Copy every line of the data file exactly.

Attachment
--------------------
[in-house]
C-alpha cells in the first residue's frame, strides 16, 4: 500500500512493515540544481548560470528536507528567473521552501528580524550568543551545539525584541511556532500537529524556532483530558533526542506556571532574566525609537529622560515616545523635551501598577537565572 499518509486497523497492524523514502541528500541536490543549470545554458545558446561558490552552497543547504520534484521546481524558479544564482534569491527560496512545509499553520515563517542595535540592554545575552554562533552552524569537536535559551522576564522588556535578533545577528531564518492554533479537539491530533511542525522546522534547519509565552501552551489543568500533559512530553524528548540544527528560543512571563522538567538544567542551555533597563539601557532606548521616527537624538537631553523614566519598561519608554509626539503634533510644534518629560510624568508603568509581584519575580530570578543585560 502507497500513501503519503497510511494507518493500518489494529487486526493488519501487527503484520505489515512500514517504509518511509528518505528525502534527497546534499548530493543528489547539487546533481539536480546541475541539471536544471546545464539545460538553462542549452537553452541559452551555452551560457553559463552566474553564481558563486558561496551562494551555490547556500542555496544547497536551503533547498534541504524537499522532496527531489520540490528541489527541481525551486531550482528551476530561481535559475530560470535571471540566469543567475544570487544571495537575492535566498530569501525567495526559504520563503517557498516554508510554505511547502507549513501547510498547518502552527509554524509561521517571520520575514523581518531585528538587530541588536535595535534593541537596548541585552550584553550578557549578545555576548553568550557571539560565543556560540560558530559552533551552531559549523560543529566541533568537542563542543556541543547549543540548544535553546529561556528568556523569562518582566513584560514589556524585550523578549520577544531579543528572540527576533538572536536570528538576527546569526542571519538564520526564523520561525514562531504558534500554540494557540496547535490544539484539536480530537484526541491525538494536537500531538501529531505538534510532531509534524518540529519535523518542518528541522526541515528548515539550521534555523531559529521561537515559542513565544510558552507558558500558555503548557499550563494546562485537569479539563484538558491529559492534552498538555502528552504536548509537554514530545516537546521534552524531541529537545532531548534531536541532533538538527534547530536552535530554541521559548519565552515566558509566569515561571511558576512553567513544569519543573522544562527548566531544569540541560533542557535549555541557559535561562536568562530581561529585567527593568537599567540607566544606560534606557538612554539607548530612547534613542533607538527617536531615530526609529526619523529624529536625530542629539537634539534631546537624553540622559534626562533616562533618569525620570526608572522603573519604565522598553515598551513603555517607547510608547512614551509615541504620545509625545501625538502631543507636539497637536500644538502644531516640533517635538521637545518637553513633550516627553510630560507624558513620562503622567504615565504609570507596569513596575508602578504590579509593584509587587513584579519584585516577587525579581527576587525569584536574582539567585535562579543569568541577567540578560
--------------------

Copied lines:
[in-house]
C-alpha cells in the first residue's frame, strides 16, 4: 500500500512493515540544481548560470528536507528567473521552501528580524550568543551545539525584541511556532500537529524556532483530558533526542506556571532574566525609537529622560515616545523635551501598577537565572 499518509486497523497492524523514502541528500541536490543549470545554458545558446561558490552552497543547504520534484521546481524558479544564482534569491527560496512545509499553520515563517542595535540592554545575552554562533552552524569537536535559551522576564522588556535578533545577528531564518492554533479537539491530533511542525522546522534547519509565552501552551489543568500533559512530553524528548540544527528560543512571563522538567538544567542551555533597563539601557532606548521616527537624538537631553523614566519598561519608554509626539503634533510644534518629560510624568508603568509581584519575580530570578543585560 502507497500513501503519503497510511494507518493500518489494529487486526493488519501487527503484520505489515512500514517504509518511509528518505528525502534527497546534499548530493543528489547539487546533481539536480546541475541539471536544471546545464539545460538553462542549452537553452541559452551555452551560457553559463552566474553564481558563486558561496551562494551555490547556500542555496544547497536551503533547498534541504524537499522532496527531489520540490528541489527541481525551486531550482528551476530561481535559475530560470535571471540566469543567475544570487544571495537575492535566498530569501525567495526559504520563503517557498516554508510554505511547502507549513501547510498547518502552527509554524509561521517571520520575514523581518531585528538587530541588536535595535534593541537596548541585552550584553550578557549578545555576548553568550557571539560565543556560540560558530559552533551552531559549523560543529566541533568537542563542543556541543547549543540548544535553546529561556528568556523569562518582566513584560514589556524585550523578549520577544531579543528572540527576533538572536536570528538576527546569526542571519538564520526564523520561525514562531504558534500554540494557540496547535490544539484539536480530537484526541491525538494536537500531538501529531505538534510532531509534524518540529519535523518542518528541522526541515528548515539550521534555523531559529521561537515559542513565544510558552507558558500558555503548557499550563494546562485537569479539563484538558491529559492534552498538555502528552504536548509537554514530545516537546521534552524531541529537545532531548534531536541532533538538527534547530536552535530554541521559548519565552515566558509566569515561571511558576512553567513544569519543573522544562527548566531544569540541560533542557535549555541557559535561562536568562530581561529585567527593568537599567540607566544606560534606557538612554539607548530612547534613542533607538527617536531615530526609529526619523529624529536625530542629539537634539534631546537624553540622559534626562533616562533618569525620570526608572522603573519604565522598553515598551513603555517607547510608547512614551509615541504620545509625545501625538502631543507636539497637536500644538502644531516640533517635538521637545518637553513633550516627553510630560507624558513620562503622567504615565504609570507596569513596575508602578504590579509593584509587587513584579519584585516577587525579581527576587525569584536574582539567585535562579543569568541577567540578560